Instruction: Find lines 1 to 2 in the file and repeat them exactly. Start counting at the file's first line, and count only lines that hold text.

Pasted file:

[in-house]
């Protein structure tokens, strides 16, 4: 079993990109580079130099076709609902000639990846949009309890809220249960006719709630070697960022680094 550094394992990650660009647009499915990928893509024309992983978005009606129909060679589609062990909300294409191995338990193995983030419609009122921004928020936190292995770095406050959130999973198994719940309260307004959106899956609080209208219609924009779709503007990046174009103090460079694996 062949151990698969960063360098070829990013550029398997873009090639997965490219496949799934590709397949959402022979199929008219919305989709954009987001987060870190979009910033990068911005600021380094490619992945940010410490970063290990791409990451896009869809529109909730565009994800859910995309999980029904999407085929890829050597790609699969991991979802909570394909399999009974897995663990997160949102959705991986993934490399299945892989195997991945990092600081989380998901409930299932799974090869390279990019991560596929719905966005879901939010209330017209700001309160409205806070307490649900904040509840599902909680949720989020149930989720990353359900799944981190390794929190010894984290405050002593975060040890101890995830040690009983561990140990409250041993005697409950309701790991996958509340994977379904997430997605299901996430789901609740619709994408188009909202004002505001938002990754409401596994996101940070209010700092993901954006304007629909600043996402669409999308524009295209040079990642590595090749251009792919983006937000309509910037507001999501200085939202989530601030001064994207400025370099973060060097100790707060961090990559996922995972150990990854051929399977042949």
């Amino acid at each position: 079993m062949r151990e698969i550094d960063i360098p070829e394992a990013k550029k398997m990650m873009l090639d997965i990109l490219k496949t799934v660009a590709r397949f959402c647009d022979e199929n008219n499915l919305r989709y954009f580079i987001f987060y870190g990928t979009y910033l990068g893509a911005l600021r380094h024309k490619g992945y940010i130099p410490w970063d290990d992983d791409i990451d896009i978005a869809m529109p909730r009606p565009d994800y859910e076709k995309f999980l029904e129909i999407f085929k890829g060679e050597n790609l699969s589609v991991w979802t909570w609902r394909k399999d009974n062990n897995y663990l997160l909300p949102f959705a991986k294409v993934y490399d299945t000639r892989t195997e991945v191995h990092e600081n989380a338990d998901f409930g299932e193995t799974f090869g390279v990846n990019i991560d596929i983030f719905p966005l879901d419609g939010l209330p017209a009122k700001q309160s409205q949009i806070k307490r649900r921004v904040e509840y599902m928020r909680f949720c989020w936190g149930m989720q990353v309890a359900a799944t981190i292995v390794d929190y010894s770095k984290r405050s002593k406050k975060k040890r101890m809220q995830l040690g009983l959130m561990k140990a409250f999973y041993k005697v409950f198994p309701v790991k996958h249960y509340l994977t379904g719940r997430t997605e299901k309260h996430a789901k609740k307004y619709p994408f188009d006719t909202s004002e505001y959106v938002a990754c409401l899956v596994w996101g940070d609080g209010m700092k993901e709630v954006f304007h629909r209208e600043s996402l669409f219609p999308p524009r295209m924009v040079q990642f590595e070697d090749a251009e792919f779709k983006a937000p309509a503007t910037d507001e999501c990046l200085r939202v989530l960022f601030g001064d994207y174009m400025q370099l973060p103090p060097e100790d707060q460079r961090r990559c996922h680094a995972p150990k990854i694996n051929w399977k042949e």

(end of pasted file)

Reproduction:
[in-house]
């Protein structure tokens, strides 16, 4: 079993990109580079130099076709609902000639990846949009309890809220249960006719709630070697960022680094 550094394992990650660009647009499915990928893509024309992983978005009606129909060679589609062990909300294409191995338990193995983030419609009122921004928020936190292995770095406050959130999973198994719940309260307004959106899956609080209208219609924009779709503007990046174009103090460079694996 062949151990698969960063360098070829990013550029398997873009090639997965490219496949799934590709397949959402022979199929008219919305989709954009987001987060870190979009910033990068911005600021380094490619992945940010410490970063290990791409990451896009869809529109909730565009994800859910995309999980029904999407085929890829050597790609699969991991979802909570394909399999009974897995663990997160949102959705991986993934490399299945892989195997991945990092600081989380998901409930299932799974090869390279990019991560596929719905966005879901939010209330017209700001309160409205806070307490649900904040509840599902909680949720989020149930989720990353359900799944981190390794929190010894984290405050002593975060040890101890995830040690009983561990140990409250041993005697409950309701790991996958509340994977379904997430997605299901996430789901609740619709994408188009909202004002505001938002990754409401596994996101940070209010700092993901954006304007629909600043996402669409999308524009295209040079990642590595090749251009792919983006937000309509910037507001999501200085939202989530601030001064994207400025370099973060060097100790707060961090990559996922995972150990990854051929399977042949």